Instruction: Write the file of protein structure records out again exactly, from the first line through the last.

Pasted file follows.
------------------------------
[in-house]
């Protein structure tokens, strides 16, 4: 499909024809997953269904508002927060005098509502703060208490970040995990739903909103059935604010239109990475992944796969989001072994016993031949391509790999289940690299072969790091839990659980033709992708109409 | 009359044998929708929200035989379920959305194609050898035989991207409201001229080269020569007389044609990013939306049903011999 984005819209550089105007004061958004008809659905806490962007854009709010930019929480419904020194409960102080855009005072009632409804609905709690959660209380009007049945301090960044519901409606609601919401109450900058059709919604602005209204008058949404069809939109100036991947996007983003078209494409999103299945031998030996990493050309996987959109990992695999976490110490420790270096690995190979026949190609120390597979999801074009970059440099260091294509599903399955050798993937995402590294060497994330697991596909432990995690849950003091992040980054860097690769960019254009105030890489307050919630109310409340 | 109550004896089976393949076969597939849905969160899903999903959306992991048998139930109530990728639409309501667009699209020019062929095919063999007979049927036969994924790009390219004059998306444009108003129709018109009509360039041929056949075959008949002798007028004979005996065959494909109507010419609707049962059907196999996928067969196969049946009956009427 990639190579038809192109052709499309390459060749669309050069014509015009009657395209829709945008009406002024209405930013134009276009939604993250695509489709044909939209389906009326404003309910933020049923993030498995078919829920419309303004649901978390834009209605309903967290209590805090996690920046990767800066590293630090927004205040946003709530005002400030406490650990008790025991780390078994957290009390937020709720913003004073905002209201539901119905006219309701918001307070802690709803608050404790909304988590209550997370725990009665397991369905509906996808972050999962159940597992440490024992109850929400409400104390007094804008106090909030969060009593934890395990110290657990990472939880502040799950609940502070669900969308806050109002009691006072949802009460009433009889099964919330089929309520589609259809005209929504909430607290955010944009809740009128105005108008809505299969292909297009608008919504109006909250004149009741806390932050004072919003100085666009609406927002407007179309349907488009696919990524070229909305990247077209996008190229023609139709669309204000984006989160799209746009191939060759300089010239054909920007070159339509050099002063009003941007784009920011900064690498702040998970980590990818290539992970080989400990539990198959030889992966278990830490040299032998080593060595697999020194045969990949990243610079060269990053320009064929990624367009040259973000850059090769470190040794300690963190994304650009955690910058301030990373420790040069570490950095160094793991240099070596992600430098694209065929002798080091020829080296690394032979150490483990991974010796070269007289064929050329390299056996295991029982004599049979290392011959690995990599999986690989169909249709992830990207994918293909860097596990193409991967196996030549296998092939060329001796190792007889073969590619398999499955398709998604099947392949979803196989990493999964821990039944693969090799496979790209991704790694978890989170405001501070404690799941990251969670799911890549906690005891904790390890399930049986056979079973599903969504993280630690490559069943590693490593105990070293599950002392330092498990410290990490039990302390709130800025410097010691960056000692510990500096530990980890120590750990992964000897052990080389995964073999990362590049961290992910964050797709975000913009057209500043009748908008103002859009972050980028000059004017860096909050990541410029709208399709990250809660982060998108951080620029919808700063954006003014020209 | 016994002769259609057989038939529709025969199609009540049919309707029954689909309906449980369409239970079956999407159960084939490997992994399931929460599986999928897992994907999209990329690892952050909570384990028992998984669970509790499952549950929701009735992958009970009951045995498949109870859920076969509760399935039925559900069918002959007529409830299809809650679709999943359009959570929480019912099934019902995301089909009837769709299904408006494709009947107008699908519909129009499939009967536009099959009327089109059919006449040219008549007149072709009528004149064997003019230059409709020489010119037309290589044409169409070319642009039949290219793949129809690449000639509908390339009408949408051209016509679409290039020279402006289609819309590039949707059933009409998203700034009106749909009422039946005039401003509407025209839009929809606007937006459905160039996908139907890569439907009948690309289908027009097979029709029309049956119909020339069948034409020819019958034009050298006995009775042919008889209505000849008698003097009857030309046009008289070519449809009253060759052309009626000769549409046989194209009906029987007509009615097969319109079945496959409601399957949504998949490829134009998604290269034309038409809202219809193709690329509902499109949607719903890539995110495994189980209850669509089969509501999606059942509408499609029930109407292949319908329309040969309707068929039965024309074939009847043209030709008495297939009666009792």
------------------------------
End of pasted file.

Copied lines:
[in-house]
């Protein structure tokens, strides 16, 4: 499909024809997953269904508002927060005098509502703060208490970040995990739903909103059935604010239109990475992944796969989001072994016993031949391509790999289940690299072969790091839990659980033709992708109409 | 009359044998929708929200035989379920959305194609050898035989991207409201001229080269020569007389044609990013939306049903011999 984005819209550089105007004061958004008809659905806490962007854009709010930019929480419904020194409960102080855009005072009632409804609905709690959660209380009007049945301090960044519901409606609601919401109450900058059709919604602005209204008058949404069809939109100036991947996007983003078209494409999103299945031998030996990493050309996987959109990992695999976490110490420790270096690995190979026949190609120390597979999801074009970059440099260091294509599903399955050798993937995402590294060497994330697991596909432990995690849950003091992040980054860097690769960019254009105030890489307050919630109310409340 | 109550004896089976393949076969597939849905969160899903999903959306992991048998139930109530990728639409309501667009699209020019062929095919063999007979049927036969994924790009390219004059998306444009108003129709018109009509360039041929056949075959008949002798007028004979005996065959494909109507010419609707049962059907196999996928067969196969049946009956009427 990639190579038809192109052709499309390459060749669309050069014509015009009657395209829709945008009406002024209405930013134009276009939604993250695509489709044909939209389906009326404003309910933020049923993030498995078919829920419309303004649901978390834009209605309903967290209590805090996690920046990767800066590293630090927004205040946003709530005002400030406490650990008790025991780390078994957290009390937020709720913003004073905002209201539901119905006219309701918001307070802690709803608050404790909304988590209550997370725990009665397991369905509906996808972050999962159940597992440490024992109850929400409400104390007094804008106090909030969060009593934890395990110290657990990472939880502040799950609940502070669900969308806050109002009691006072949802009460009433009889099964919330089929309520589609259809005209929504909430607290955010944009809740009128105005108008809505299969292909297009608008919504109006909250004149009741806390932050004072919003100085666009609406927002407007179309349907488009696919990524070229909305990247077209996008190229023609139709669309204000984006989160799209746009191939060759300089010239054909920007070159339509050099002063009003941007784009920011900064690498702040998970980590990818290539992970080989400990539990198959030889992966278990830490040299032998080593060595697999020194045969990949990243610079060269990053320009064929990624367009040259973000850059090769470190040794300690963190994304650009955690910058301030990373420790040069570490950095160094793991240099070596992600430098694209065929002798080091020829080296690394032979150490483990991974010796070269007289064929050329390299056996295991029982004599049979290392011959690995990599999986690989169909249709992830990207994918293909860097596990193409991967196996030549296998092939060329001796190792007889073969590619398999499955398709998604099947392949979803196989990493999964821990039944693969090799496979790209991704790694978890989170405001501070404690799941990251969670799911890549906690005891904790390890399930049986056979079973599903969504993280630690490559069943590693490593105990070293599950002392330092498990410290990490039990302390709130800025410097010691960056000692510990500096530990980890120590750990992964000897052990080389995964073999990362590049961290992910964050797709975000913009057209500043009748908008103002859009972050980028000059004017860096909050990541410029709208399709990250809660982060998108951080620029919808700063954006003014020209 | 016994002769259609057989038939529709025969199609009540049919309707029954689909309906449980369409239970079956999407159960084939490997992994399931929460599986999928897992994907999209990329690892952050909570384990028992998984669970509790499952549950929701009735992958009970009951045995498949109870859920076969509760399935039925559900069918002959007529409830299809809650679709999943359009959570929480019912099934019902995301089909009837769709299904408006494709009947107008699908519909129009499939009967536009099959009327089109059919006449040219008549007149072709009528004149064997003019230059409709020489010119037309290589044409169409070319642009039949290219793949129809690449000639509908390339009408949408051209016509679409290039020279402006289609819309590039949707059933009409998203700034009106749909009422039946005039401003509407025209839009929809606007937006459905160039996908139907890569439907009948690309289908027009097979029709029309049956119909020339069948034409020819019958034009050298006995009775042919008889209505000849008698003097009857030309046009008289070519449809009253060759052309009626000769549409046989194209009906029987007509009615097969319109079945496959409601399957949504998949490829134009998604290269034309038409809202219809193709690329509902499109949607719903890539995110495994189980209850669509089969509501999606059942509408499609029930109407292949319908329309040969309707068929039965024309074939009847043209030709008495297939009666009792």